Print 27 comment(s) - last by danwat12345.. on Mar 25 at 10:30 PM

This time, Hyundai gets called out in home market of South Korea

Hyundai/Kia last caught flak in late 2012 with regards to inflated fuel economy claims in over 1 million vehicles. After being audited by the EPA, the company admitted that “errors” were made in its fuel economy calculations.
“Given the importance of fuel efficiency to all of us, we’re extremely sorry about these errors,” said John Krafcik, president and CEO of Hyundai Motor America, back in November 2012. 

2015 Hyundai Sonata
It appears that Hyundai didn’t learn its lesson the first time around (which cost is nearly $400 million), and has admitted to another “error” in calculating the fuel economy for its redesigned, home-market Sonata. Hyundai had initially stated that the revised sedan saw its fuel economy improve by 6 percent compared to the previous model. However, government testing showed that the improvement was only 2 percent.

The 6 percent improvement also seemed incredibly optimistic given that the revised Sonata is actually heavier than the model it replaces.
Hyundai has since apologized for the irregularity, stating that it is “very sorry for causing confusion.”

Sources: Reuters, Autoblog Green, Detroit News

Comments     Threshold

This article is over a month old, voting and posting comments is disabled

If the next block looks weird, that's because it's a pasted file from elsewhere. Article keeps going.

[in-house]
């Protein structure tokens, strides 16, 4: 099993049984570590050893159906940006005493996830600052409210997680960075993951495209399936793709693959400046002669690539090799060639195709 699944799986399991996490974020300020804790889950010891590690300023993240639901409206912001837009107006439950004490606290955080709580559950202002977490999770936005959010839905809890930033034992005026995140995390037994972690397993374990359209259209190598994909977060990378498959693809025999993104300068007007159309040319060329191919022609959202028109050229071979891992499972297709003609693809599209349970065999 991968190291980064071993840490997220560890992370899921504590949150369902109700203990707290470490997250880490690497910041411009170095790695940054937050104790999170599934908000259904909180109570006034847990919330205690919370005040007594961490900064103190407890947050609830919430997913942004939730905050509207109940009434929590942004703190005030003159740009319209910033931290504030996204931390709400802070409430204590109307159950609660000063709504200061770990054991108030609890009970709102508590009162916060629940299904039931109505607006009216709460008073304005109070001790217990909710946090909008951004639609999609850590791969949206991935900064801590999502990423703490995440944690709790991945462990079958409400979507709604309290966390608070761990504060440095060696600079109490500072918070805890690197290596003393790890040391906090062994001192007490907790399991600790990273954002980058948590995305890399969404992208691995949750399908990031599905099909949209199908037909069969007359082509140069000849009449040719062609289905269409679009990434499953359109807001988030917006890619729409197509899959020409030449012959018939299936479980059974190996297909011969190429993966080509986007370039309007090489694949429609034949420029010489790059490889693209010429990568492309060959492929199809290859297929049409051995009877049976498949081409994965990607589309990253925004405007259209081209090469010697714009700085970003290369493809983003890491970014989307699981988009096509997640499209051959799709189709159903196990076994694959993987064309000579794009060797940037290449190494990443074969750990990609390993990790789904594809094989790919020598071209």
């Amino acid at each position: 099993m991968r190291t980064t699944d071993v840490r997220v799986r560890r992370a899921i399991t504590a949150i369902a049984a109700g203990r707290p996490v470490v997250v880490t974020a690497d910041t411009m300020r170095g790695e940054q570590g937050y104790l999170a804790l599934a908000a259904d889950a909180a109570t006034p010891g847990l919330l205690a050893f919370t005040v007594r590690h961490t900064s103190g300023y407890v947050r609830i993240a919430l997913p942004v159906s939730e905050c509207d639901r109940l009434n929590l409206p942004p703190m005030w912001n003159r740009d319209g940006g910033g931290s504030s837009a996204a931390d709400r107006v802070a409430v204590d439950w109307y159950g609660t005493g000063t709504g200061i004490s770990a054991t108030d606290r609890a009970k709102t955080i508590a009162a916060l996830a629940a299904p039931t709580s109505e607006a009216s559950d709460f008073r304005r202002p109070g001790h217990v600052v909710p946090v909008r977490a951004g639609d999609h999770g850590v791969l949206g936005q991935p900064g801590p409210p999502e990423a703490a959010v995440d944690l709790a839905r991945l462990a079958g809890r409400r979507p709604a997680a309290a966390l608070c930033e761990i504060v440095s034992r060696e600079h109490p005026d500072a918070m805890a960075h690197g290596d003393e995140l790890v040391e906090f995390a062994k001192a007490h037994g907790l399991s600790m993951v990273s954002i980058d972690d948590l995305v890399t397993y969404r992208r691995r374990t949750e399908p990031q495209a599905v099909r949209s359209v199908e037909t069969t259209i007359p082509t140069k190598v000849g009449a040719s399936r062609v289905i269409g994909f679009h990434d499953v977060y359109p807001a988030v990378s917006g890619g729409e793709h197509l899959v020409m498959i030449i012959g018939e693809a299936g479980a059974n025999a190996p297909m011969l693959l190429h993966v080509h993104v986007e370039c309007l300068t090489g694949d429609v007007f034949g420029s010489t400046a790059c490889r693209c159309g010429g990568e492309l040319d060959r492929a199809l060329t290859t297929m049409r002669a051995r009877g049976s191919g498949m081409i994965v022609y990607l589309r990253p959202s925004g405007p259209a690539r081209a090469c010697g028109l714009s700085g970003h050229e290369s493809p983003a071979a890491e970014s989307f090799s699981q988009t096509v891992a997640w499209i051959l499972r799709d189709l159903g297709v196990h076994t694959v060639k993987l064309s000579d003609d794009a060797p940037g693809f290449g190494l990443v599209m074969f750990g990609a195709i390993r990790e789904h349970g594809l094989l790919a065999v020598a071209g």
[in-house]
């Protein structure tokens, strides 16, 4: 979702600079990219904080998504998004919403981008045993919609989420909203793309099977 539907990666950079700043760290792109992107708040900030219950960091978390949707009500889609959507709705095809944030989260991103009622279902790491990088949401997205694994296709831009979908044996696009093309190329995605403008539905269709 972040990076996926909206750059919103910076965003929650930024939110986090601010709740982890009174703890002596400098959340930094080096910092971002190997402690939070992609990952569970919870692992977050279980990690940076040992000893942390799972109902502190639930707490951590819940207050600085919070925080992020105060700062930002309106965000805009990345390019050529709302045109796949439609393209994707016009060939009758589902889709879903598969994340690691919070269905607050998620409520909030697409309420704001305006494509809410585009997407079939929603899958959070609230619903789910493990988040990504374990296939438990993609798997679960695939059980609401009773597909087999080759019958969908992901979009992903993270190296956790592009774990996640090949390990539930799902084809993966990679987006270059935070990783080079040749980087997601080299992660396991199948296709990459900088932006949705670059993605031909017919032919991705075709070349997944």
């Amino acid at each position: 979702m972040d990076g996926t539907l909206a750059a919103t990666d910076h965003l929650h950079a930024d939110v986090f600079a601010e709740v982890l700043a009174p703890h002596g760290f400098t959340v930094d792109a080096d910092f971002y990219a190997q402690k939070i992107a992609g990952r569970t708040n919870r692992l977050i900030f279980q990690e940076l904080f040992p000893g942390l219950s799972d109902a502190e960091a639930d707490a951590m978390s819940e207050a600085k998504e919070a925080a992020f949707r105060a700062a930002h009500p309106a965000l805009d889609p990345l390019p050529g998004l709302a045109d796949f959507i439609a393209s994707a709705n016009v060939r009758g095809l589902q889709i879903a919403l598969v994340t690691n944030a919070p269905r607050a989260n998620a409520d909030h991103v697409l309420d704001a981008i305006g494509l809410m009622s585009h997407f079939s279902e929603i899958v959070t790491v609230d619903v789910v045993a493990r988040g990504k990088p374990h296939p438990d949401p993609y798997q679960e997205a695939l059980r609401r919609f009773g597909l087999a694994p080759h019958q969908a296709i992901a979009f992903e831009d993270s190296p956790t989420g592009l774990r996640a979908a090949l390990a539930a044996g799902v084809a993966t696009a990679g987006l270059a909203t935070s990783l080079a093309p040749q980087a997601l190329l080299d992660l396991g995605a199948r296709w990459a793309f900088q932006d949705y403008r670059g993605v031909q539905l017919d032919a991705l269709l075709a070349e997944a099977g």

RE: Not fines, jail time
By Reclaimer77 on 3/18/2014 4:25:23 PM , Rating: 2
Throw someone in jail, that you have NO proof was even involved, over a 4% discrepancy in fuel economy?

No, we have enough people in jail already. Your punishment for such a small thing is cruel and unusual.

RE: Not fines, jail time
By TSS on 3/18/2014 8:07:16 PM , Rating: 2
Correction: There's enough middleclass/poor people in jail already.

I'm sure everybody here could agree we can find a few more jail cells for white collar criminals.

The OP does have a point. Maybe the CEO doesn't need to go to jail but somebody should. Look through the company files like emails and i'm sure somebody will turn up to take the fall. The more serious the offence the higher up the person thrown in jail.

Maybe a 4% disrepancy is too much to throw the CEO in jail for but atleast the head of marketing could do 100-200 hours of community service or something like that. Considering it was the community that was defrauded in the first place i'd say it'd fit the crime.

Otherwise it just sends the signal that consumer fraud is A OK. Though to be honest, considering what banks where paid to get away with in the last few years, that point might've been crossed long ago.....

"Young lady, in this house we obey the laws of thermodynamics!" -- Homer Simpson

Copyright 2016 DailyTech LLC. - RSS Feed | Advertise | About Us | Ethics | FAQ | Terms, Conditions & Privacy Information | Kristopher Kubicki